Office space dilemmas when moving

Moving offices will test your financial skills and your ability to forecast how the company is set to grow.

Charles Black, chief executive of software-as-a-service specialist Nasstar, says local transportation is a major consideration when choosing office space: ‘If you recruit new people, things like that can make the difference. However, for the service we provide, we don’t need a large office so the rent is reasonable.’

Black, who has a background in law and has a chartered surveyor for a father, conducted discussions over the lease by himself. ‘The landlord wanted £19 per square foot and I got the rate down to £15 per square foot,’ he says, noting that he was in the stronger position because he knew the office space had been vacant for a number of months.

Property expertise

Andrew Pegg, managing director of Midas Corporate Consulting, an independent property adviser, comments that business owners ‘need to be aware of the opportunities that are out there to tinker with agreements’.

Property leases in the UK are, says Pegg, a lot less flexible than in Europe, notwithstanding the new Commercial Lease Code introduced in March 2007, which states that break clauses should not carry a penalty.

‘You want to be sure that the code is in the agreement,’ says Pegg. ‘One of the issues that people are experiencing is that the landlords know the new code is there, as do the agents, but they don’t abide by it because they want to get the best deal.’

A lot of people are taken aback by the cost of dilapidations in a commercial lease. Robert Hamilton, CEO of Instant Offices, which acts as an agency for serviced office providers, explains: ‘Unlike a domestic lease, every commercial lease requires that you restore an office to the state it was in when you first became a tenant.

‘That can be quite a hefty capital commitment at the end of your term, where you might have to recarpet and refurbish the premises, taking away everything you have installed, like your IT and cabling. That can easily cost at least £25,000 for a relatively small office of 25 to 30 people.’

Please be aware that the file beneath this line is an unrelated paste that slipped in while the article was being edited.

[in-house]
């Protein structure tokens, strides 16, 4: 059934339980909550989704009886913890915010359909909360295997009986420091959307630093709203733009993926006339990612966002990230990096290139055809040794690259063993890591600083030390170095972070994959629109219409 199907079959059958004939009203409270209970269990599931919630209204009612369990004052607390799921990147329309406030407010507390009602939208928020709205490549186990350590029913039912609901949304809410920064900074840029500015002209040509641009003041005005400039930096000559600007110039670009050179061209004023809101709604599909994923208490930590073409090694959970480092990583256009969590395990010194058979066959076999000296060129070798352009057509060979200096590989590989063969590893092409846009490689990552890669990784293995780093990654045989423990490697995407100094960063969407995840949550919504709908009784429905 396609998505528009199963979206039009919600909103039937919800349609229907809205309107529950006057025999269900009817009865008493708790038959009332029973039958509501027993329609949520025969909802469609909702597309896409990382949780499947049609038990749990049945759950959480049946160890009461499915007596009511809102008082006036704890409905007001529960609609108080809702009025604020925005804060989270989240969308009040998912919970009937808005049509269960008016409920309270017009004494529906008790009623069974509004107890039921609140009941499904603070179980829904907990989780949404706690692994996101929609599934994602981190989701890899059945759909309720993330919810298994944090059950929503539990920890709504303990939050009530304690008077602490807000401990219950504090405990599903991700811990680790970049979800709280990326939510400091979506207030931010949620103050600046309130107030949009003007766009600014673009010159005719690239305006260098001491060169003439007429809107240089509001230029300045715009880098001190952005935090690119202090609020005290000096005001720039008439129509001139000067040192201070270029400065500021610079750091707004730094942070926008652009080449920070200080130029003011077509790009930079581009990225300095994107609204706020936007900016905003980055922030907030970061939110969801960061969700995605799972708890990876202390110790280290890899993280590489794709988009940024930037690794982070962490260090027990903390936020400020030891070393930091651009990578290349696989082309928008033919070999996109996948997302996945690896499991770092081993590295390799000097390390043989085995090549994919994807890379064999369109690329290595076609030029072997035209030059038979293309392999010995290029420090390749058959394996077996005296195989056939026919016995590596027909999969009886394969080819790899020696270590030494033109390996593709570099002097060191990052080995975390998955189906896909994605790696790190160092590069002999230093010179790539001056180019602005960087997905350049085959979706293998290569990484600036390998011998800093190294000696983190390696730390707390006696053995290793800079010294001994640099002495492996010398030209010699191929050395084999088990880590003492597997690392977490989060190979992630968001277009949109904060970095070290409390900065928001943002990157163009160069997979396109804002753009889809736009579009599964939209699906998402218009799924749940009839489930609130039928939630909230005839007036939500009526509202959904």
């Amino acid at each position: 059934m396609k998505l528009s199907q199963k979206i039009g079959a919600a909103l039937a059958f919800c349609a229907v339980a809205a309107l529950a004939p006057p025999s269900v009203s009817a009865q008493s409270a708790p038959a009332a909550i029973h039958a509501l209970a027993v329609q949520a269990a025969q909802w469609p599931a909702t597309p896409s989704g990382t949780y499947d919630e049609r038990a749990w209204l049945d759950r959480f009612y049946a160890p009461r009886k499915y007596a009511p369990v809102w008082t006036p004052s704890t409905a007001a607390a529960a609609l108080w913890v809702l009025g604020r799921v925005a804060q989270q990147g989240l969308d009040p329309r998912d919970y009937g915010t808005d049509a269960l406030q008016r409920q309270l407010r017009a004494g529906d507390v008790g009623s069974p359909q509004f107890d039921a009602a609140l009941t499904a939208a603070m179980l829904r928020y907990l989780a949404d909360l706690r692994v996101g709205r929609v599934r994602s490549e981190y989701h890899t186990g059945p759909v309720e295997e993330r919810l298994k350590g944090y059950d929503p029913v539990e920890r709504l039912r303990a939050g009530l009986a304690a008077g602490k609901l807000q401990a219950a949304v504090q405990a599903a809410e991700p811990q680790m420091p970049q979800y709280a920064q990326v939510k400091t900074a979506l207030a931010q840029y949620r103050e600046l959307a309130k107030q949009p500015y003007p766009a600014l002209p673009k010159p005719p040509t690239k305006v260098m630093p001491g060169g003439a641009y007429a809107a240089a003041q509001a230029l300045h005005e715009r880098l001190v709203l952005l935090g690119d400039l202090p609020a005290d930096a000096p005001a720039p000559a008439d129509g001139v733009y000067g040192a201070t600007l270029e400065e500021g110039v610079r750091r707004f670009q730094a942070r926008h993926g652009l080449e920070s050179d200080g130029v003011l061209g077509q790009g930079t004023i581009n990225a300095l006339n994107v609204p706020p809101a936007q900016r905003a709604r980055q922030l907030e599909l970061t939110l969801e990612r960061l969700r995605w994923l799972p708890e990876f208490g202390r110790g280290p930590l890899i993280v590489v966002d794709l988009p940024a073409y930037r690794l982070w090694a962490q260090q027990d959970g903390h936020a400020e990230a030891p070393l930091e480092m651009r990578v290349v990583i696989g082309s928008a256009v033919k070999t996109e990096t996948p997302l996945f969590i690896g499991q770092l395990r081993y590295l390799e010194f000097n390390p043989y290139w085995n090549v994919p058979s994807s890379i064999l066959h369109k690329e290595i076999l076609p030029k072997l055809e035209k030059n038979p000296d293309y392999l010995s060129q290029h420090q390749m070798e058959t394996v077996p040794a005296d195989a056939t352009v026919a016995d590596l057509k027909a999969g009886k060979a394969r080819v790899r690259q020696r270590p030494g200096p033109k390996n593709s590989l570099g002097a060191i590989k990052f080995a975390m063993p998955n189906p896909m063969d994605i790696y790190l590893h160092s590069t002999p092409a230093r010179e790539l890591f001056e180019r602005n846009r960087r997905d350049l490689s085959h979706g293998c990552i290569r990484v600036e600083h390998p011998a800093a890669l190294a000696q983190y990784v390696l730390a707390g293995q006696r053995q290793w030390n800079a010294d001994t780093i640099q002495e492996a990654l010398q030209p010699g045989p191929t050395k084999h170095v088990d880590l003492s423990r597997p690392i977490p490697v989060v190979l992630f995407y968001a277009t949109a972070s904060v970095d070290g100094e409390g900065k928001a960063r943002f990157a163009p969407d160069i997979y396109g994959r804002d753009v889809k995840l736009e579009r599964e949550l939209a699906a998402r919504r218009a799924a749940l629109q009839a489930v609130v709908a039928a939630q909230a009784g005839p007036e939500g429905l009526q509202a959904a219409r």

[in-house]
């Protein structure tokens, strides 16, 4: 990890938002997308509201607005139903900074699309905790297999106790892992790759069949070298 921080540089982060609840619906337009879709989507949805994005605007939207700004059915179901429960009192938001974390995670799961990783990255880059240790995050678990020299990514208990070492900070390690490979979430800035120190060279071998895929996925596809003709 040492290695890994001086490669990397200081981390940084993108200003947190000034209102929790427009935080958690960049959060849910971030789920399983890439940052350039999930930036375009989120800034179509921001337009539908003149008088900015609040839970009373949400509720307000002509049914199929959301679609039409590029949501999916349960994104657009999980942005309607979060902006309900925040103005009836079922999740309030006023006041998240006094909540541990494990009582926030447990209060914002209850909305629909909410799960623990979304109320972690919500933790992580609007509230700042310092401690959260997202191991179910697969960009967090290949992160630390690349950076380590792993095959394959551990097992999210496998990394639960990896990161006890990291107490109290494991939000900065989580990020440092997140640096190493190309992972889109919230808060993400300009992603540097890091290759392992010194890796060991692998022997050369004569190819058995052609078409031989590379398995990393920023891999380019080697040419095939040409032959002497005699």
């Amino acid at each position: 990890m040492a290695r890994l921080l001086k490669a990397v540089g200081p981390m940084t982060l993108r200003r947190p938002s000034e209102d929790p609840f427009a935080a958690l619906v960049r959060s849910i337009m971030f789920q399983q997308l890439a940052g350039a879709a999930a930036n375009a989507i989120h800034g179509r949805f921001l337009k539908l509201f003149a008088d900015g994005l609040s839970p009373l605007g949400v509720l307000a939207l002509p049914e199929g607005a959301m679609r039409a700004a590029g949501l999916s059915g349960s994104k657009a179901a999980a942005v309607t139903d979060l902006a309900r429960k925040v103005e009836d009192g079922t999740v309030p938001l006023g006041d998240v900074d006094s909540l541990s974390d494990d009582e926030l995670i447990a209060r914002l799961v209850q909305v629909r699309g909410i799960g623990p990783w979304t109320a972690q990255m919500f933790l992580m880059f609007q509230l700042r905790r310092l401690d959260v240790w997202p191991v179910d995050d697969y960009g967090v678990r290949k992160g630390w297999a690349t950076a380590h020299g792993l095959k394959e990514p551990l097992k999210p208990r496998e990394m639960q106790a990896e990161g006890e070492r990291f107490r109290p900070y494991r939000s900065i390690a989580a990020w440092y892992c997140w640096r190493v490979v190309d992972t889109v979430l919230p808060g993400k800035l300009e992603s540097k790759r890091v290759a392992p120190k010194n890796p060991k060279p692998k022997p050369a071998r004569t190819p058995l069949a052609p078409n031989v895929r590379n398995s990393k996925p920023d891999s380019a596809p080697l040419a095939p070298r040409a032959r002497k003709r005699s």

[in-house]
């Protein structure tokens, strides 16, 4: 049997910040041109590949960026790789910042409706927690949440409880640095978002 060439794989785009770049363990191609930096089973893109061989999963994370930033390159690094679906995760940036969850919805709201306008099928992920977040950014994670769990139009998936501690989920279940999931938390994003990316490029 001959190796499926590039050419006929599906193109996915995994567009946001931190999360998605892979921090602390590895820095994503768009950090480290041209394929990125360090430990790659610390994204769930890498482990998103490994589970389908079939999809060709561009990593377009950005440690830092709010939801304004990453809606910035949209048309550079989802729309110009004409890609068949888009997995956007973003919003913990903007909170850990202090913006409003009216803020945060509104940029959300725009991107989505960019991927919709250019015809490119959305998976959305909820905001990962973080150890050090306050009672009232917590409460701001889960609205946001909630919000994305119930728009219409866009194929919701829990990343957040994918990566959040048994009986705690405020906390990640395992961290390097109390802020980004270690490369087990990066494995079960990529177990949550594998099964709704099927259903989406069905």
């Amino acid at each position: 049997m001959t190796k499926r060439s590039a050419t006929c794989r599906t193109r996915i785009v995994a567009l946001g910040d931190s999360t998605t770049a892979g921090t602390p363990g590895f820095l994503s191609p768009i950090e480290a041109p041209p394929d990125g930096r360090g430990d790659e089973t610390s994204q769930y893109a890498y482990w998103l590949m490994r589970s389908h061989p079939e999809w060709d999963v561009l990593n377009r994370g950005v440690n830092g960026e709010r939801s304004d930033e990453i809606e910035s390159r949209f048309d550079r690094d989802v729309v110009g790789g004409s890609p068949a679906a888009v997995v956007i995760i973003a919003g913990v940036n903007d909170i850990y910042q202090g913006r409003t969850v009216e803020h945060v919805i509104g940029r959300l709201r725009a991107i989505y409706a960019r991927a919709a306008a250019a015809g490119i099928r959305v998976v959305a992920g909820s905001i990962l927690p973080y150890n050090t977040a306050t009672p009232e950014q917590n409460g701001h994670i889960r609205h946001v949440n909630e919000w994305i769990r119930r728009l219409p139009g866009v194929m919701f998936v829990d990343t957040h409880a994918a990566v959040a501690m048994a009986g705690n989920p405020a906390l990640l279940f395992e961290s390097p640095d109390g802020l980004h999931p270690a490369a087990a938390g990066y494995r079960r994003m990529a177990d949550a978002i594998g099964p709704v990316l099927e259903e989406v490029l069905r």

Another catch often overlooked relates to the service charge paid for the upkeep of a building. ‘If you take on an office and there’s a problem, the landlord will deal with it, but it’ll still be paid for by you through the service charge,’ says Hamilton.

Working on the move

For Pegg, the core issue is judging what your organisation is trying to achieve and the space needed to meet that objective. The internet and advent of mobile working mean that you may not require as much space as you think you do.

‘Certain departments may not need permanent desks, such as a sales team, while departments like IT and finance certainly will,’ he says.

Nasstar’s Black agrees. ‘Technology means there is more flexible working,’ he states. ‘We have an employee who lives in Hampshire, works from home and pops into the office one day a week.’

At your service

If you find such upward pricing pressures and long-term commitments a little daunting, it might be worth considering serviced office space. The benefit of such an option is that you should be able to upscale or downscale the space you require with relative ease, unburdened by concerns about telecoms, furniture, utilities and cleaning costs.

Tim Worboys, sales and marketing director of serviced office provider Stonemartin, says: ‘Overheads are a drain on a company’s cash flow. Increasingly, finance directors are saying to their MDs or HR directors: “Sorry, I’m not approving your moving spend of £2 million to £3 million because it’ll hit the P&L too hard and damage the business’ growth.”’

That isn’t to say that going for serviced offices is cheap. Worboys says that the typical price in one of its regional centres is £600 per workstation for ten people or under, and that’s for a 12 to 18-month period.

If you don’t want all the trimmings that come with a serviced office, but desire the flexibility in tenancy agreements, then you can look at a managed office space. ‘If you’re taking a managed deal with us, you’re probably seeing a discount of 15 per cent and 20 per cent, based on an 18 month-plus term,’ says Worboys.

The latest variation on the formula is the shared office, which has just been introduced by Stonemartin. ‘Clients can share the environment they use,’ says Worboys. ‘It’s like compartmentalising an airport lounge so it becomes a business space. It’s a new concept and will reduce costs for clients by a further 20 per cent [when compared to renting managed space].’

Midas’ Pegg detects edginess in the market. ‘Businesses are reluctant to move and are managing their cash. The ones that are moving are the ones that have no choice but to go elsewhere,’ he says.

Good deals

Bargains can be had if you give your move sufficient care and attention, and don’t be afraid to ask for a ‘rent-free’ period when signing an agreement be it for a serviced office or standard commercial lease.

‘For some managed deals of a term that’s for three years-plus, we would offer a prospective tenant a period where they don’t pay rent,’ comments Worboys. ‘It could be two to six weeks, depending on the agreement that was signed, or nothing at all.’

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